Thursday, September 23, 2010

And now back to our regularly scheduled meltdown ...

Today's chart is brought to you by the letter B, as in fucking broke.  The idea is that bond yields more or less track economic activity, in this case the comparison is between ten year bunds and a survey of German industrial production expectations.  I have annotated the picture to better reflect current reality -- it appears that the PIGS fit nicely into this gap (yes, I know, it's fiesta time in Spain for the moment, don't ask me how, so I guess the plural is out for now).  All the demand for those bonds has sensibly run towards the ever disciplined bosom of mama Merkel.

UPDATE:  The same report also shows where you can stick China.  One of these days they are just going to have to get their own damn financial system instead of leeching of off ours.  Attentive readers will note that either of these graphs could be interpreted as bearish for bonds (dramatic yield increase in the offing, which of course was the point of the report), or bearish for the economy (maybe the bond market is smarter than the people surveyed).  I'm going to stick with my explanation however.  This correlation is falling apart because of fundamental imbalances in our global financial system.

Friday, September 3, 2010

Agent Smith Arbitrage

Today's FT has a fantastic story unearthing a few more details of the high frequency trading world.  I love reading about this stuff because it makes it completely clear that 58% of US equities by volume and 38% of EU equities by value are now, officially, a casino.  But what a casino!   This is the greatest poker game in the world.  I can't believe there's no reality TV  show about HFT.  You could have great interludes where 20 year old Russian hackers score millions and go out partying all night with the Jersey shore girls, only to wake up next week and discover that their botnet was caught in a "Bandsaw II" pattern (pictured below) by some clever Serbian helping the Mexican drug lords go completely legit before they shut down Vegas ... er ... I mean, Oaxaca.

Anyhow, all joking aside I can imagine a new business model where somebody proposes an exchange that actually has rules.  This is kinda like the fancy backroom of a casino where everybody is rich and agrees to play like a gentleman.  The big pensions funds, endowments, insurance companies, etc ... could simply give up some of the decrease in trading costs they've seen over the last 20 years, in exchange for a less volatile market.  Wouldn't an investor owned exchange be a viable model if you could get it off the ground?  Why are we always stuck getting screwed by Wall Street -- let's go around them already.  If Calpers, Vanguard, and a few others said that they were going to start a new exchange that only traded, say, once a second, and that they were not going to buy shares in any company that did not list on this exchange, wouldn't others follow along, and subsequently wouldn't issuers be forced to move venues as well.  Not that you'd have to twist their arm.  I mean, I'm pretty sure P&G got nothing useful out of the twelve second in which the company was worth $0.50.  In fact, nobody is getting anything useful out of this except the algo guys themselves.  They are an invasive species in our capitalist garden of Eden.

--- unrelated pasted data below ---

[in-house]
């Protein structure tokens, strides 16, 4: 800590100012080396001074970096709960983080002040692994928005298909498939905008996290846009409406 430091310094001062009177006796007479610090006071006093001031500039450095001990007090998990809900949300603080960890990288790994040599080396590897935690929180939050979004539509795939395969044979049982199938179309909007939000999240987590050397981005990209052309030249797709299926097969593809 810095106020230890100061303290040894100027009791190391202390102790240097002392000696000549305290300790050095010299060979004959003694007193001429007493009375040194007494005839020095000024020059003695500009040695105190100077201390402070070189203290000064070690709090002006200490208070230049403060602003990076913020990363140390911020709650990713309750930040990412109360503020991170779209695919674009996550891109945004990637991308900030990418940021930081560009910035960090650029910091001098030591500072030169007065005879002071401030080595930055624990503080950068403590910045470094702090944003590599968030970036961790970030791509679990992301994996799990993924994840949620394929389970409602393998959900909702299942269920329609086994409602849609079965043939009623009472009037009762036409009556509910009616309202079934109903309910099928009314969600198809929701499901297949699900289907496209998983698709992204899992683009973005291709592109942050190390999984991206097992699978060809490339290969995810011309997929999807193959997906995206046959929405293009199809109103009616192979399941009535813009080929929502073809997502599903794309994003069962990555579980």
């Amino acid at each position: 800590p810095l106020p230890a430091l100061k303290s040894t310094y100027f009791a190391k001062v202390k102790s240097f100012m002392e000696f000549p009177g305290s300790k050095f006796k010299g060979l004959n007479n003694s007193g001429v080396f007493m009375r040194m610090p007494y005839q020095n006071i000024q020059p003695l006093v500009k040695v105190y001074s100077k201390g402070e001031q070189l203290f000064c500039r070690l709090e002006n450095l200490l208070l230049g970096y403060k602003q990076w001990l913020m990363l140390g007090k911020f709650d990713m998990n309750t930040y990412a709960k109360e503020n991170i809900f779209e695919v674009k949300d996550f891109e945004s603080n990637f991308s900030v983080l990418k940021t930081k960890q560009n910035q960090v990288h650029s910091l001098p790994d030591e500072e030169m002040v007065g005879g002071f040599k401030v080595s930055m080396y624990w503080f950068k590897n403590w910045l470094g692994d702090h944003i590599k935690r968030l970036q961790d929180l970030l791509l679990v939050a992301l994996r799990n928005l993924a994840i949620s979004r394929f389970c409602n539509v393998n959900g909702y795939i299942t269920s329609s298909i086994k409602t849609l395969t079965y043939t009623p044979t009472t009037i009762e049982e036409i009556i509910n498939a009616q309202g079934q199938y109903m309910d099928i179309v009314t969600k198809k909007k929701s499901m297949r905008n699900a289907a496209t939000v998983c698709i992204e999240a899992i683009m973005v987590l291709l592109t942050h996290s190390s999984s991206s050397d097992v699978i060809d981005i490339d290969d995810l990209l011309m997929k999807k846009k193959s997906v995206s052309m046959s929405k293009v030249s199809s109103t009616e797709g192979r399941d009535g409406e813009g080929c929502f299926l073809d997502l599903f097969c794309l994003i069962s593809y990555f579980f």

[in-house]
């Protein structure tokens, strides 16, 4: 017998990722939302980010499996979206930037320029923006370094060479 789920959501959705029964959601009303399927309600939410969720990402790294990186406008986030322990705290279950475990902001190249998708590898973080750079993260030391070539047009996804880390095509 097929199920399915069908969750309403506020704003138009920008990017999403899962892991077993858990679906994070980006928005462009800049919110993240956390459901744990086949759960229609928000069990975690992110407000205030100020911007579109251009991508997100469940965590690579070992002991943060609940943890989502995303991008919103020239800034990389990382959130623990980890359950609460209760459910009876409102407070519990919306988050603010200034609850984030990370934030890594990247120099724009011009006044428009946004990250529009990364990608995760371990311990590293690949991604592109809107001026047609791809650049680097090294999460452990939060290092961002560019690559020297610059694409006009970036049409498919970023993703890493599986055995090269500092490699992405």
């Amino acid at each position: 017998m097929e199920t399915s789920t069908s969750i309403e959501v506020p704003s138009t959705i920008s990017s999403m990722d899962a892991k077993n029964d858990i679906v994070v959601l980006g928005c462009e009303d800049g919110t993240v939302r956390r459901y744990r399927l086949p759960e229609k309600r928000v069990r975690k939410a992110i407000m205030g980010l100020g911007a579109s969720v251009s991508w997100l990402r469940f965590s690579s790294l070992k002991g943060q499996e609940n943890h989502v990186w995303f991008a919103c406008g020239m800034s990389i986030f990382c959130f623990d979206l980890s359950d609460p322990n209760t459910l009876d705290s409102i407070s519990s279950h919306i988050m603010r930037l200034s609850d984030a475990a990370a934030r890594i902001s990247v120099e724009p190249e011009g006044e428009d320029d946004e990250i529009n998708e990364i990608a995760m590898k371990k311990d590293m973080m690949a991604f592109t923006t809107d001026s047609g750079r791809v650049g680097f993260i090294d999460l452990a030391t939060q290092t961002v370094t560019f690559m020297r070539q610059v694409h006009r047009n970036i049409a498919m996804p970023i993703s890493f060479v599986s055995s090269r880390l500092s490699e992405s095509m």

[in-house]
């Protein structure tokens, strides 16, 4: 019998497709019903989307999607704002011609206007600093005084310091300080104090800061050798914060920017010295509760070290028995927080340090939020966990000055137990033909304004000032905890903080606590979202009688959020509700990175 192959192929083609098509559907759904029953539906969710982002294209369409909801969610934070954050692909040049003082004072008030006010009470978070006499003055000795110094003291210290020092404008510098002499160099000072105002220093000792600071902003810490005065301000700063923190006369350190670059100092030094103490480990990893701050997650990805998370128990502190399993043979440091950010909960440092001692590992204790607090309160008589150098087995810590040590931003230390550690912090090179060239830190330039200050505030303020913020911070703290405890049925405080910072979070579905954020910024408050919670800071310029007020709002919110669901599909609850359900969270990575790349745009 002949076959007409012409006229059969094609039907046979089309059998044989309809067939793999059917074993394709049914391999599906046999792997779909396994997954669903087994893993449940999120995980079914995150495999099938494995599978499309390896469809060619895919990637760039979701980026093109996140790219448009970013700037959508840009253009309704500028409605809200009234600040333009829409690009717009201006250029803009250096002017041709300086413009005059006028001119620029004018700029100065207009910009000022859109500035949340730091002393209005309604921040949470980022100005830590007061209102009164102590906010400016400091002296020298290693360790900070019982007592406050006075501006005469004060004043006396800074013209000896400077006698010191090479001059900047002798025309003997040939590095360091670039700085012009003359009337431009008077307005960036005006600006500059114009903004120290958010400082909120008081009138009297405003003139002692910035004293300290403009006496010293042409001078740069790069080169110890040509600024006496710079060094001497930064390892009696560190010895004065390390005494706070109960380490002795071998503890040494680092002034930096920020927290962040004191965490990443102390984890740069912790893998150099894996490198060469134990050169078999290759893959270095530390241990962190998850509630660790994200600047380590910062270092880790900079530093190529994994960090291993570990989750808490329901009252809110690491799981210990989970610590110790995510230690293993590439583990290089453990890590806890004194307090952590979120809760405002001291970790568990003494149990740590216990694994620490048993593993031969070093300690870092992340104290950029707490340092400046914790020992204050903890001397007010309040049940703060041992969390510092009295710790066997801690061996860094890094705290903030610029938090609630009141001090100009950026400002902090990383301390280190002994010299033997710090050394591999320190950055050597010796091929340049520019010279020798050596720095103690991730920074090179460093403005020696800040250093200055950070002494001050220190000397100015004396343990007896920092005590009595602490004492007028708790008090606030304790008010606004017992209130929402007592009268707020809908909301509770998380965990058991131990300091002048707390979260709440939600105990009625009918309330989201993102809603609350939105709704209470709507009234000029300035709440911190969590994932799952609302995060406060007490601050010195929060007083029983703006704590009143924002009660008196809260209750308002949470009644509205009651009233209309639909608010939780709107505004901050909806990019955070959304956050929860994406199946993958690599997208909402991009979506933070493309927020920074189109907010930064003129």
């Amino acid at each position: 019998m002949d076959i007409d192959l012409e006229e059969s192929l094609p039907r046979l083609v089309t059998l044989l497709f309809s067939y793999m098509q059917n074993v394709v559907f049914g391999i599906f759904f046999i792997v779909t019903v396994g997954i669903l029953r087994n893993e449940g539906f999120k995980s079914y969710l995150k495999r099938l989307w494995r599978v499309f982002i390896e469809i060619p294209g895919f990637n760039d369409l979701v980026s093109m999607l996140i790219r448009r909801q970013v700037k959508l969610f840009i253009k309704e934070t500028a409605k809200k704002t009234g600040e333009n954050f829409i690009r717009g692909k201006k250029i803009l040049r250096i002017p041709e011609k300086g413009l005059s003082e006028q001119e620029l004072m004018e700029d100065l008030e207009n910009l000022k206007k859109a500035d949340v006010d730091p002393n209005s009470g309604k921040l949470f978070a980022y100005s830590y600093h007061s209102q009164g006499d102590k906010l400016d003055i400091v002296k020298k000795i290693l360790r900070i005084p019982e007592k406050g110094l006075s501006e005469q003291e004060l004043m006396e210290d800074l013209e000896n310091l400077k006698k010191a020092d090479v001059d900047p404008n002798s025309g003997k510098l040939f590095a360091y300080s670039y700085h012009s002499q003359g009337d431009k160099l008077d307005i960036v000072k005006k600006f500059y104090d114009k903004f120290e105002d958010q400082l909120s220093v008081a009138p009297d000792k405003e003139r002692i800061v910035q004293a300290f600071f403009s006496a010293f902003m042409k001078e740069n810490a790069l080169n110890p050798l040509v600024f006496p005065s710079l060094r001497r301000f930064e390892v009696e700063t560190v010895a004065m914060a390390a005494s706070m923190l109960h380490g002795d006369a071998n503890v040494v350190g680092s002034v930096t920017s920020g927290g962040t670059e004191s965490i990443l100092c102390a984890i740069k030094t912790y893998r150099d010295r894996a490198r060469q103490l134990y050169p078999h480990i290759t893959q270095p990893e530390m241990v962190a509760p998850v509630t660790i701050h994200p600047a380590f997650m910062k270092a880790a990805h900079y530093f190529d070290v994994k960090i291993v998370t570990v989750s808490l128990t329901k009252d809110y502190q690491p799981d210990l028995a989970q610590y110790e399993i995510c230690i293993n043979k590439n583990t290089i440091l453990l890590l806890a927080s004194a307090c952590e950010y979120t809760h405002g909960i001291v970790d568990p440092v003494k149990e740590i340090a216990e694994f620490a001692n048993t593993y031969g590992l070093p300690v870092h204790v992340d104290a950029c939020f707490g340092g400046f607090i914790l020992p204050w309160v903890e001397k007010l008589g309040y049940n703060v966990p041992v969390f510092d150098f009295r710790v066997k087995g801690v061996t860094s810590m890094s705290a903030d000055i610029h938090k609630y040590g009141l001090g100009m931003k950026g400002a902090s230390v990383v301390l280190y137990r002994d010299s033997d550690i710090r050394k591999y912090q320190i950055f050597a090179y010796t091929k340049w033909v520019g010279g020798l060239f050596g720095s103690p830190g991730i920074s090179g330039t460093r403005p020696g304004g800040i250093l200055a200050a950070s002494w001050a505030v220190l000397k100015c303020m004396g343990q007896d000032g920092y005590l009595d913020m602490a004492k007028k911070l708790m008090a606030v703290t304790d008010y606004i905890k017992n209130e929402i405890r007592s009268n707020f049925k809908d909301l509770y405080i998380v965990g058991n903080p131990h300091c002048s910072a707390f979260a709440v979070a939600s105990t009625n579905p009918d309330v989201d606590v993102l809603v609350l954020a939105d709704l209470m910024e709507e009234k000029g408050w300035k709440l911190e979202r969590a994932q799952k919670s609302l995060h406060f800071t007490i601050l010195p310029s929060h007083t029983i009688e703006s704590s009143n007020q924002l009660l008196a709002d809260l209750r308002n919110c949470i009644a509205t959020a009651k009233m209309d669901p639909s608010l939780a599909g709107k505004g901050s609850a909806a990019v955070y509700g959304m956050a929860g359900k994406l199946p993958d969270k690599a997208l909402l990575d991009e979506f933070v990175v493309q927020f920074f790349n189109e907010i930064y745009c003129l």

But I digress.  There's a million problems with that idea, and in the meantime there's money to be made.  I doubt that "latency arbitrage" is "making markets more efficient by providing liquidity", but I can certainly image it being possible and profitable:

Mr Cronin is not alone in suspecting that certain kinds of algorithms are actually predatory. Analysts at Nanex, a Chicago market data company, say high-frequency traders may be using algorithms to send unusually heavy traffic to exchanges and other platforms in a deliberate attempt to slow down their data systems.

Knowing that a certain exchange’s system is about to run more slowly gives a trader an opportunity to set up a buy or sell order in advance. The process is called “quote stuffing” and is used in a strategy known as “latency arbitrage” – latency referring to the speed at which message traffic moves through a system.

There's one thing the online version of the article leaves out, so I snapped a picture of a box that appears in the print version.